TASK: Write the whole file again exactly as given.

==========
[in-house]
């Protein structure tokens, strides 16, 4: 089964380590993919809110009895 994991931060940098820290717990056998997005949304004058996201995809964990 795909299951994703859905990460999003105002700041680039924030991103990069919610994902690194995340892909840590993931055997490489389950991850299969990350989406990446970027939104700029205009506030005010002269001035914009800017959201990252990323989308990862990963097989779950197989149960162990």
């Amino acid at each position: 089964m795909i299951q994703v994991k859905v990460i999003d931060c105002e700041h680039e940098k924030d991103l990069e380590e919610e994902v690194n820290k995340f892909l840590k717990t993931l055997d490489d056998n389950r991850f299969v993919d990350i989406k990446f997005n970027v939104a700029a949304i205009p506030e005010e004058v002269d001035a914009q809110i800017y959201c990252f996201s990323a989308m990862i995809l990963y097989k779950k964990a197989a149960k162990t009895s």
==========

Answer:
[in-house]
């Protein structure tokens, strides 16, 4: 089964380590993919809110009895 994991931060940098820290717990056998997005949304004058996201995809964990 795909299951994703859905990460999003105002700041680039924030991103990069919610994902690194995340892909840590993931055997490489389950991850299969990350989406990446970027939104700029205009506030005010002269001035914009800017959201990252990323989308990862990963097989779950197989149960162990």
């Amino acid at each position: 089964m795909i299951q994703v994991k859905v990460i999003d931060c105002e700041h680039e940098k924030d991103l990069e380590e919610e994902v690194n820290k995340f892909l840590k717990t993931l055997d490489d056998n389950r991850f299969v993919d990350i989406k990446f997005n970027v939104a700029a949304i205009p506030e005010e004058v002269d001035a914009q809110i800017y959201c990252f996201s990323a989308m990862i995809l990963y097989k779950k964990a197989a149960k162990t009895s």